Newport Beach

Back on the coast, if you want to get a sense of what wealthy Orange Countians do to enjoy themselves, spend some time along the clean white strands of Newport Beach. Located at the southern edge of Los Angeles’s suburban sprawl, Newport started life in 1906 as an amusement park and beach resort at the southern end of the LA streetcar lines. Since then thousands of Angelenos have spent summer weekends at the Balboa Pavilion, at the southern tip of the slender Balboa peninsula, where the Fun Zone preserves a few remnants of the pre-video game amusements—a Ferris wheel, a merry-go-round, and those odd Pokerino games in which you win prizes by rolling rubber balls into a series of numbered holes. If you have some spare time, Newport is also a good base for taking the unforgettable cruise across the water to Catalina Island, a semi-tropical paradise 26 miles off the coast.

Midway along the peninsula, near 23rd Street, Newport Pier is flanked by another holdout from the old days: the dory fleet. For more than a century, small boats have set off from the beach here (often around midnight, landing back around 7am) to catch rock cod and more exotic fish, which are sold fresh off the boats at an outdoor market right on the sands.

A mile southeast of Balboa Pavilion, next to the breakwater at the eastern end of Balboa peninsula, The Wedge is one of the world’s most popular and challenging bodysurfing spots, with well-formed waves often twice as high as anywhere else on the coast.

To return to Hwy-1 from Balboa Peninsula, you can either backtrack around the harbor or ride the Balboa Island Ferry, which shuttles you and your car from the pavilion across the harbor past an amazing array of sailboats, power cruisers, and waterfront homes.

Crystal Cove State Park

Midway between Newport and Laguna Beaches, amid the ever-encroaching Orange County sprawl, Crystal Cove State Park (949/494-3539, daily dawn-dusk, $15 per car) protects one of Southern California’s finest chunks of coastline. With three miles of sandy beaches and chaparral-covered bluff lined by well-marked walking trails, it’s a fine place to enjoy the shoreline without the commercial trappings. Originally home to Native Americans, the land here was later part of Mission San Juan Capistrano and, until 1979 when the state bought it, the massive Irvine Ranch, which once covered most of Orange County.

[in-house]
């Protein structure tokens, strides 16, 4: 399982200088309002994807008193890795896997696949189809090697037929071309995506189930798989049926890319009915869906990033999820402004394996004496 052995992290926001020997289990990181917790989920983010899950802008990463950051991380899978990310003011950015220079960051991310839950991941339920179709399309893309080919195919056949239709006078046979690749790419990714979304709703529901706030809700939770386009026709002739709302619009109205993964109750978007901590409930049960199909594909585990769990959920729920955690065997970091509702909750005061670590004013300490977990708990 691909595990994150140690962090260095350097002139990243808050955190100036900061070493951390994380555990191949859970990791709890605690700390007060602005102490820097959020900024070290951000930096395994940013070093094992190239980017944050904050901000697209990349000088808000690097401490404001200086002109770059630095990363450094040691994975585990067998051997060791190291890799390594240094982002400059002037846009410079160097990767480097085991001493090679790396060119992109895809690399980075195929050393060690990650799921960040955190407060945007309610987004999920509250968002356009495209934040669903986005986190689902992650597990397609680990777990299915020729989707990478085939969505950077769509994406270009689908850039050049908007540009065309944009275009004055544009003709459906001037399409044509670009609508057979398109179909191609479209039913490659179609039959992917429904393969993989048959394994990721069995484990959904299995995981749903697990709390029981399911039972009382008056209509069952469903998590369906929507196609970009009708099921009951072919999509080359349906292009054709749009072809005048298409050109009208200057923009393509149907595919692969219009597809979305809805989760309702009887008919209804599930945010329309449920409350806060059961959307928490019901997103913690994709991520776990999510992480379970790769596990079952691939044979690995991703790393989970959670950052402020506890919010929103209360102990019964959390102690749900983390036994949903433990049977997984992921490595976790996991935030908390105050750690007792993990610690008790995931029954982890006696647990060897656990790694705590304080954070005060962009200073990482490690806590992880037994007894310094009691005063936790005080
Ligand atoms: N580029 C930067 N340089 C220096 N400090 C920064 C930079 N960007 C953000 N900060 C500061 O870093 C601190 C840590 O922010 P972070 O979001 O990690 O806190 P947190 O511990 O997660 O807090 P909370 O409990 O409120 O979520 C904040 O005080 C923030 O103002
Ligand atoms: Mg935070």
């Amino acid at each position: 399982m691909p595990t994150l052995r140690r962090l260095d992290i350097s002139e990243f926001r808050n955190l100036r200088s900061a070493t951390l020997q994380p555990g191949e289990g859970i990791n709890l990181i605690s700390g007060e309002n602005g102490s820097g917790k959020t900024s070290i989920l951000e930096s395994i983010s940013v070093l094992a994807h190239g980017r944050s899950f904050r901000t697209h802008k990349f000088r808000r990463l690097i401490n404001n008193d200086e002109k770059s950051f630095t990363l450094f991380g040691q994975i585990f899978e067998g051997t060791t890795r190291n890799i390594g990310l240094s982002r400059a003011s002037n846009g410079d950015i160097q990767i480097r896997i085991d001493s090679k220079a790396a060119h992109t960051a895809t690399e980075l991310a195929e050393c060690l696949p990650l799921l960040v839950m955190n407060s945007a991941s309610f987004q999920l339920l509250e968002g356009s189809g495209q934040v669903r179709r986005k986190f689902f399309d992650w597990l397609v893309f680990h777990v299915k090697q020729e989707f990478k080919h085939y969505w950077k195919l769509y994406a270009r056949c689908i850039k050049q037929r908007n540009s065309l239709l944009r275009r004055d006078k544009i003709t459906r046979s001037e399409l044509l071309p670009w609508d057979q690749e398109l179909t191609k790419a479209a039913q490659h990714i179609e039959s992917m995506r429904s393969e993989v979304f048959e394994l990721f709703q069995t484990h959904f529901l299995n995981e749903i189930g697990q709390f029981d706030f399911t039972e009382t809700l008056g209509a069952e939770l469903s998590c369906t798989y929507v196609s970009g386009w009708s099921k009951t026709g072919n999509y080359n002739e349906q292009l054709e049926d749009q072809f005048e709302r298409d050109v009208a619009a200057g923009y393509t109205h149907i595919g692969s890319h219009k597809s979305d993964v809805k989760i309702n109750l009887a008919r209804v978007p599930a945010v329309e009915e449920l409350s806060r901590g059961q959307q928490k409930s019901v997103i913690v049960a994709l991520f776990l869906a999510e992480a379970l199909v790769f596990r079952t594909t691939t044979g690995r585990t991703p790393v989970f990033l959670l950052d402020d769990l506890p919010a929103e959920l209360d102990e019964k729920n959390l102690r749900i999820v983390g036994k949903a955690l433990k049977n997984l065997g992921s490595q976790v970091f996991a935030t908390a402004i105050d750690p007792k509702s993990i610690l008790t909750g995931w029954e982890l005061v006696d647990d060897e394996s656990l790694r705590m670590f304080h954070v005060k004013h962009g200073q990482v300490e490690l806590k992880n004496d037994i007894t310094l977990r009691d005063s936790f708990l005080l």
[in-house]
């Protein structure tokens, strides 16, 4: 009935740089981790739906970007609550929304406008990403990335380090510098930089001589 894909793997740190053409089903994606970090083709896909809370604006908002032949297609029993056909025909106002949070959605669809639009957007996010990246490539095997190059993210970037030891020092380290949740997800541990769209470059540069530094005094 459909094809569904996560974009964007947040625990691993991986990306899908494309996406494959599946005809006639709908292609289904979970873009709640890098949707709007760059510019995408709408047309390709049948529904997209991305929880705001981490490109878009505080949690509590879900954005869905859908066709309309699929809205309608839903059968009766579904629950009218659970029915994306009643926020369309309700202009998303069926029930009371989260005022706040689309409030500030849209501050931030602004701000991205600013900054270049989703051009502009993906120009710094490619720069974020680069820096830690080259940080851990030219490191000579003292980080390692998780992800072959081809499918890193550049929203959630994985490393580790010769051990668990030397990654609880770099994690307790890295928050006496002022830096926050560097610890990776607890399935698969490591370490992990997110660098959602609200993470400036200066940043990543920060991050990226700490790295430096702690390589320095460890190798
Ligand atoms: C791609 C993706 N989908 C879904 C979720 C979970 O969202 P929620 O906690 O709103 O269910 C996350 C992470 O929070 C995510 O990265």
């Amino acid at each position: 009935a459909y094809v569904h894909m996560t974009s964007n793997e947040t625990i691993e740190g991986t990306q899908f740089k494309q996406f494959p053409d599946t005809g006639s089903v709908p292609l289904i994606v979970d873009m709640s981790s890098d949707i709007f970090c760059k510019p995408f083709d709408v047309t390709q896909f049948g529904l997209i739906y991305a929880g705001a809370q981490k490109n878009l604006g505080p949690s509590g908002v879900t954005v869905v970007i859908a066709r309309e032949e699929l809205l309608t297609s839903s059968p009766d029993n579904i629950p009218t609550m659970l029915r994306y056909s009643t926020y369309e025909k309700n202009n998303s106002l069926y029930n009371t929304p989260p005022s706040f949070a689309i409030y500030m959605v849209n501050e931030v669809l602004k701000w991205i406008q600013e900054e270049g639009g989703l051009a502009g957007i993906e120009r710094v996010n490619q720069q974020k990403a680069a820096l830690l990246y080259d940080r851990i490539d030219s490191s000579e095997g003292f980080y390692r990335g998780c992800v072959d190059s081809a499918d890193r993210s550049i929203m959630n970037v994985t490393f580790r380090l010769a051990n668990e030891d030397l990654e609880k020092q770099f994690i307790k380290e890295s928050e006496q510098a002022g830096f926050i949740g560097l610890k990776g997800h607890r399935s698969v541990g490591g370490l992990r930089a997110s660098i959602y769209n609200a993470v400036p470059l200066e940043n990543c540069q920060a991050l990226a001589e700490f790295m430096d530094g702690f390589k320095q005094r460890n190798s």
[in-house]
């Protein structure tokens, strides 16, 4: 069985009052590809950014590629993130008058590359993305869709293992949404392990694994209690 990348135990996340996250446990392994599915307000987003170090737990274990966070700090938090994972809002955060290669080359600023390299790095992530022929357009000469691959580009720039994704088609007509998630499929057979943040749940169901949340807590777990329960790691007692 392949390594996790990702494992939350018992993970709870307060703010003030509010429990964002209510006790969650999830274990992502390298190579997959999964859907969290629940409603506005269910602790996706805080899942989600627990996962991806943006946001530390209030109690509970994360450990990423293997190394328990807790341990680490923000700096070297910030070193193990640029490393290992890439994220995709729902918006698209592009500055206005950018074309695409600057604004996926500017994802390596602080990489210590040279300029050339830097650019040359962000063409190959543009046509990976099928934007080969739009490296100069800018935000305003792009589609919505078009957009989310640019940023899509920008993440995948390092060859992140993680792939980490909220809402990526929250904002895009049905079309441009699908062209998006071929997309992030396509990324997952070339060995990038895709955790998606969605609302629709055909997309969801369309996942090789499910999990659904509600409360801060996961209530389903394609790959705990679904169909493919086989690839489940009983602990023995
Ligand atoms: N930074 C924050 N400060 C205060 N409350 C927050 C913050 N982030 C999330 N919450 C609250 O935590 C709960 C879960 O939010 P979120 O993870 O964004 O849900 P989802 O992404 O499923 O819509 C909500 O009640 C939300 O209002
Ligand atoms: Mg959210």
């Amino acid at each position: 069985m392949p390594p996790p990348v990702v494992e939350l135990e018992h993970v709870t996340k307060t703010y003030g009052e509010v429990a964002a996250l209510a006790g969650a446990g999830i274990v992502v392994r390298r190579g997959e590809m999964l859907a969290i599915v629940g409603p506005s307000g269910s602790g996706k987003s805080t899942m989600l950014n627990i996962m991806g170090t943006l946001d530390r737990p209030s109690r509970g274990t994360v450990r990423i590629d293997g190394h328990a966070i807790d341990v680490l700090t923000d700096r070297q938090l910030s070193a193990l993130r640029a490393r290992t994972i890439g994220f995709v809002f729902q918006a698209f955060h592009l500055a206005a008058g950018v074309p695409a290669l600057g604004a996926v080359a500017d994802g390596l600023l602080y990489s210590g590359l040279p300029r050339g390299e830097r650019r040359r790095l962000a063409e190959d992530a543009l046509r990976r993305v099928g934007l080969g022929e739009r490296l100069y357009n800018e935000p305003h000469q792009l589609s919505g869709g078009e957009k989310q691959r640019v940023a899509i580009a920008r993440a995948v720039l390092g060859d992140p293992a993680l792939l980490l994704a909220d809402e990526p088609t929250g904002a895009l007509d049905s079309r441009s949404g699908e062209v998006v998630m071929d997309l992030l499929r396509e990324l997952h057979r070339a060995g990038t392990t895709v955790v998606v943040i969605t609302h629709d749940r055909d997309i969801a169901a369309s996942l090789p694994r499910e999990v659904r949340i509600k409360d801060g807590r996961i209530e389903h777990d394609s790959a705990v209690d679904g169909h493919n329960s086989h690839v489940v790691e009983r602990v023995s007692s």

The main parking area for Crystal Cove is at Reef Point near the south end of the park, where there are restrooms and showers plus excellent tide pools and a fine beach. You can stay overnight at Crystal Cove Beach Cottages (800/444-7275, $35 and up), a well-preserved collection of 1930s-1950s beach bungalows. There is also a large section of the park inland from Hwy-1, through the oak glade of Moro Canyon, which gives a vivid sense of Orange County’s rapidly vanishing natural landscape.

Laguna Beach

Compared with much of Orange County, Laguna Beach (pop. 22,723) is a relaxed and enjoyable place. Bookstores, cafés, and galleries reflect the town’s beginnings as an artists’ colony, but while the beach and downtown area are still attractive, the surrounding hills have been covered by some of the world’s ugliest tracts of “executive homes.”

During the annual summertime Pageant of the Masters (949/487-6582 or 800/487-3378, $20 and up), Laguna Beach residents recreate scenes from classical and modern art by forming living tableaux, standing still as statues in front of painted backdrops. Proceeds go to good causes. It’s a popular event, so get tickets well in advance.

Right across Hwy-1 from the downtown shopping district, which is full of pleasant cafés and a wide range of art galleries, Laguna’s main beach (called simply Main Beach) is still the town’s main draw, with a boardwalk, some volleyball courts, and a lifeguarded swimming beach with showers.

Many other fine but usually less crowded and quieter beaches are reachable from Cliff Drive, which winds north of downtown Laguna past cove after untouched cove; follow the signs reading “Beach Access.”

Laguna Beach has a number of nice places to eat. One place worth searching out is the small Taco Loco (640 S. Coast Hwy., 949/497-1635), at the south end of the downtown strip, where the ultra-fresh Mexican food includes your choice of three or four different seafood tacos, from shark to swordfish, in daily-changing specials for about $2-10 each.

Places to stay are expensive, averaging around $199, and include the beachfront Laguna Riviera (825 S. Coast Hwy., 949/494-1196). At the top end of the scale, the Montage (30801 S. Coast Hwy., 866/271-6953, $595 and up) has everything you could want from a hotel.

South of Laguna Beach, Hwy-1 follows the coast for a final few miles before joining up with the I-5 freeway for the 65-mile drive into San Diego.

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